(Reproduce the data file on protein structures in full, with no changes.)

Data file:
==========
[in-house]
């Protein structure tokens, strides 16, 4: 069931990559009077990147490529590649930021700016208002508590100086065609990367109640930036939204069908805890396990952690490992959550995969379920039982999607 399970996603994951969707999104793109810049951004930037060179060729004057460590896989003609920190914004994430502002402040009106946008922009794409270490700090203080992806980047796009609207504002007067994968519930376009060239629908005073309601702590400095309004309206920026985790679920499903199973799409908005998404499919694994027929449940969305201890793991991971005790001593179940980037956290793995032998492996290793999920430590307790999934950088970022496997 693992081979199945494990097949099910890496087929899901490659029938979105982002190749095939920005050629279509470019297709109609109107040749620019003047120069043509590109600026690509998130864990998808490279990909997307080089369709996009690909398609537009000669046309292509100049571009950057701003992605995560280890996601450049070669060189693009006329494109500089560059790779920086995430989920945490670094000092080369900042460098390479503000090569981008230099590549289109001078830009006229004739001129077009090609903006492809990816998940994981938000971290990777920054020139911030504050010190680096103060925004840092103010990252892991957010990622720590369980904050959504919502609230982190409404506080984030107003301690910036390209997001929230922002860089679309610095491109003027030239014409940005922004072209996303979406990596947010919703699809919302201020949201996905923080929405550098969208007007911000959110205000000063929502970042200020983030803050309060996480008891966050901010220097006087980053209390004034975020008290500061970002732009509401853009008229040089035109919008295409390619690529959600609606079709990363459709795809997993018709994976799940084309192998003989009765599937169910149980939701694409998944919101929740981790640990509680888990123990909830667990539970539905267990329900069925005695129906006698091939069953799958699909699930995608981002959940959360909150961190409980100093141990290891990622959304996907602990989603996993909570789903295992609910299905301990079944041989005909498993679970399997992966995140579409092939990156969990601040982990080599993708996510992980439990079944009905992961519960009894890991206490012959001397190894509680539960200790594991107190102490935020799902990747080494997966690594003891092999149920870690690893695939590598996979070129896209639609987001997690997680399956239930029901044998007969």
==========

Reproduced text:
[in-house]
């Protein structure tokens, strides 16, 4: 069931990559009077990147490529590649930021700016208002508590100086065609990367109640930036939204069908805890396990952690490992959550995969379920039982999607 399970996603994951969707999104793109810049951004930037060179060729004057460590896989003609920190914004994430502002402040009106946008922009794409270490700090203080992806980047796009609207504002007067994968519930376009060239629908005073309601702590400095309004309206920026985790679920499903199973799409908005998404499919694994027929449940969305201890793991991971005790001593179940980037956290793995032998492996290793999920430590307790999934950088970022496997 693992081979199945494990097949099910890496087929899901490659029938979105982002190749095939920005050629279509470019297709109609109107040749620019003047120069043509590109600026690509998130864990998808490279990909997307080089369709996009690909398609537009000669046309292509100049571009950057701003992605995560280890996601450049070669060189693009006329494109500089560059790779920086995430989920945490670094000092080369900042460098390479503000090569981008230099590549289109001078830009006229004739001129077009090609903006492809990816998940994981938000971290990777920054020139911030504050010190680096103060925004840092103010990252892991957010990622720590369980904050959504919502609230982190409404506080984030107003301690910036390209997001929230922002860089679309610095491109003027030239014409940005922004072209996303979406990596947010919703699809919302201020949201996905923080929405550098969208007007911000959110205000000063929502970042200020983030803050309060996480008891966050901010220097006087980053209390004034975020008290500061970002732009509401853009008229040089035109919008295409390619690529959600609606079709990363459709795809997993018709994976799940084309192998003989009765599937169910149980939701694409998944919101929740981790640990509680888990123990909830667990539970539905267990329900069925005695129906006698091939069953799958699909699930995608981002959940959360909150961190409980100093141990290891990622959304996907602990989603996993909570789903295992609910299905301990079944041989005909498993679970399997992966995140579409092939990156969990601040982990080599993708996510992980439990079944009905992961519960009894890991206490012959001397190894509680539960200790594991107190102490935020799902990747080494997966690594003891092999149920870690690893695939590598996979070129896209639609987001997690997680399956239930029901044998007969």